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 CRCM  Vol.10 No.9 , September 2021
Case Report: Intracardiac Mass, the Importance of Early Diagnosis and Surgical Intervention
Abstract: Background: Cardiac masses are not rare findings; they can be primary or secondary. The differential diagnosis may need surgical intervention in most cases. Case summary: A 42-year female presented with complaints of dyspnea, palpitations, ventricular premature beats, attacks of non-sustained ventricular tachycardia. Echocardiography revealed a myocardial septal mass on both sides in the right and left ventricles. The decision to operate was taken and the masses were removed. It was proved by histopathologic examination to be metastatic from her skin melanoma. Clinically, arrhythmias subsided. Conclusion: The decision of surgery proved unavoidable. Early diagnosis by surgical intervention is important for effective treatment.

1. Introduction

Cardiac metastases occasionally complicate the course of neoplastic diseases. Malignant melanoma is a known neoplasm that frequently involves the heart [1].

Non-specific clinical signs of cardiac involvement should be thought off and shouldn’t be masked by other manifestations of the tumor [2].

Metastatic melanoma is usually refractory to chemotherapy, and has a poor prognosis, especially with cardiac involvement.

2. Case

Female patient, Caucasian, 42 years old. Not obese. Not known to be diabetic, hypertensive, ischemic, or with rheumatic heart disease. Has chronic obstructive pulmonary disease (COPD). Her complaint was palpitations and dyspnea (from her COPD). No family history of malignancy, as much as she can remember.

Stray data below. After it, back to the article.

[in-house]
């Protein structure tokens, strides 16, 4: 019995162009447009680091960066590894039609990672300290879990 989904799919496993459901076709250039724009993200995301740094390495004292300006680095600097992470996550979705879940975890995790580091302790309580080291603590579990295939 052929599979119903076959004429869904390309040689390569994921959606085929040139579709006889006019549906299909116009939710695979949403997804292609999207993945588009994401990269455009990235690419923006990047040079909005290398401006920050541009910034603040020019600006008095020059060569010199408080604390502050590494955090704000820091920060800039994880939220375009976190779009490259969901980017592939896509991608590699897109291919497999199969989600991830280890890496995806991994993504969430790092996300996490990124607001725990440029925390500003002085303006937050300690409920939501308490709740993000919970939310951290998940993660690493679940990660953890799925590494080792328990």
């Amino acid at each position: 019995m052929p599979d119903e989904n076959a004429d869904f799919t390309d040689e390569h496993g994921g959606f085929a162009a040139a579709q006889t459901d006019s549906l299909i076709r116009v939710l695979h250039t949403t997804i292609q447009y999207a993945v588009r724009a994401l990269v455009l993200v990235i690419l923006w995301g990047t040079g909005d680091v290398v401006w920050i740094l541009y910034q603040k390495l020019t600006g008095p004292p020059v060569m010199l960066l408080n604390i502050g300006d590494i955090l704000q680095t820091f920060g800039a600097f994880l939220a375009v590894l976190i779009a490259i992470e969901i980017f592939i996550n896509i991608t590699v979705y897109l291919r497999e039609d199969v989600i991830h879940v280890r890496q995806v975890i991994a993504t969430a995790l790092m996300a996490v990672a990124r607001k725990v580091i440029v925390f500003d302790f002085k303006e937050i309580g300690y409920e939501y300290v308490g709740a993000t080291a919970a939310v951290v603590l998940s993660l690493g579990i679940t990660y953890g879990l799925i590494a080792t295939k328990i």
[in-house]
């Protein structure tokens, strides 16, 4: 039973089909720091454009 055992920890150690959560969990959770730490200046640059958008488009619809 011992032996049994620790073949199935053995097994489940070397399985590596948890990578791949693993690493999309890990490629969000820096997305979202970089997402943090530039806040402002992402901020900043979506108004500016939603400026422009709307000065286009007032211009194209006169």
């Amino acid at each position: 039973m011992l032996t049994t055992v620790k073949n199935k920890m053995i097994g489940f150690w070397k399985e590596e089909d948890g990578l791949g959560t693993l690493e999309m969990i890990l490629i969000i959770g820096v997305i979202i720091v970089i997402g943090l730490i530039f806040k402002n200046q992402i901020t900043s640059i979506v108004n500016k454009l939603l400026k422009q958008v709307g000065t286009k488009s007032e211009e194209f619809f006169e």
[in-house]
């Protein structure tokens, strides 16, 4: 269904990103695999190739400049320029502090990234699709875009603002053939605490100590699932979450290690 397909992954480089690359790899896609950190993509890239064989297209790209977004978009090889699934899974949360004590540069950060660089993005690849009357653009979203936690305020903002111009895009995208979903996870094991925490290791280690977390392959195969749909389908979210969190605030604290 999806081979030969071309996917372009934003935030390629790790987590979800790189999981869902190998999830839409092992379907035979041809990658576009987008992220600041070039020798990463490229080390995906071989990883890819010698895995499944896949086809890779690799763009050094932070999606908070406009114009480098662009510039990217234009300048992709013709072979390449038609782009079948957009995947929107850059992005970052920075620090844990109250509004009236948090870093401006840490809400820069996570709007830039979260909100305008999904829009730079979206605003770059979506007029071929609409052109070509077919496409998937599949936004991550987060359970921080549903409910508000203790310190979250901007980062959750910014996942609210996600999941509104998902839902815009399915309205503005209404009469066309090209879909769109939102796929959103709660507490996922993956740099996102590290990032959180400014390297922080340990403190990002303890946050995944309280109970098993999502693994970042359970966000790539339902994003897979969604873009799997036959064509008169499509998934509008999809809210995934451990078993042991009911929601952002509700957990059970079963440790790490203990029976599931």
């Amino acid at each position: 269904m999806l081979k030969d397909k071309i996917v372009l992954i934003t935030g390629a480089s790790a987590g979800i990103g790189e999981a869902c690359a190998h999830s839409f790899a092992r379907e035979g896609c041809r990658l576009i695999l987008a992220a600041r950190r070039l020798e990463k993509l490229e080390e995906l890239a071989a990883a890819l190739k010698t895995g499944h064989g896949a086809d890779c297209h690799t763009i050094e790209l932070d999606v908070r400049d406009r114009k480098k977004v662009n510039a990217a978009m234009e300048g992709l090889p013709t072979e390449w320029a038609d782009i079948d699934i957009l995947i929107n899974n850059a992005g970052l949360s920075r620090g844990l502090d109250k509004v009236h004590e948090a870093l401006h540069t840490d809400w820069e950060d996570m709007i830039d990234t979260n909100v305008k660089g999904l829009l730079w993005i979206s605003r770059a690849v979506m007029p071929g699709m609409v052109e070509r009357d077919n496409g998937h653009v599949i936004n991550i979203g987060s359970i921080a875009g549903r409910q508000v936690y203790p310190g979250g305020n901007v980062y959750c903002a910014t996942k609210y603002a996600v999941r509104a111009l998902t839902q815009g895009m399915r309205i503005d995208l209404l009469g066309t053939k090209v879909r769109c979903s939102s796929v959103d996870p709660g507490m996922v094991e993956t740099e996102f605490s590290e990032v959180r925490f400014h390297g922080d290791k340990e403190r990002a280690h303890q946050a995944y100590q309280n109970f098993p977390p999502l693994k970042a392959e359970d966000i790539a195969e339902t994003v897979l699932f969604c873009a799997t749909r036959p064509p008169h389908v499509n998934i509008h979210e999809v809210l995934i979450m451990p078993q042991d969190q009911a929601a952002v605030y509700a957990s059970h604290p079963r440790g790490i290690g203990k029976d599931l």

Pulse: 120/min. BP 110/70. Auscultation: unremarkable. Electrocardiogram (ECG): sinus tachycardia, VPBs (ventricular premature beats). Holter monitor: revealed frequent multifocal VPBs, attacks of nonsustained ventricular tachycardia (VT). She was referred for Echocardiography transthoracic (TTE) and transesophageal (TEE) (Figures 1-4). PET scanning was not done. Magnetic resonance imaging (MRI) was not done.

Figure 1. 2DE, TTE, short-axis view, showing 2 masses attached to both sides of the interventricular septum. The words in the figures are Adult Echo, Hz number, beat per minute (bpm).

Figure 2. 3DE, TTE, 4 chamber view, showing 2 masses at the apical part of the LV and RV.

Figure 3. DE, TEE, 4 chamber view, showing 2 masses attached to both sides of the interventricular septum.

Figure 4. 3DE, TEE, 4 chamber view, showing 2 masses attached to both sides of the interventricular.

Echocardiography findings: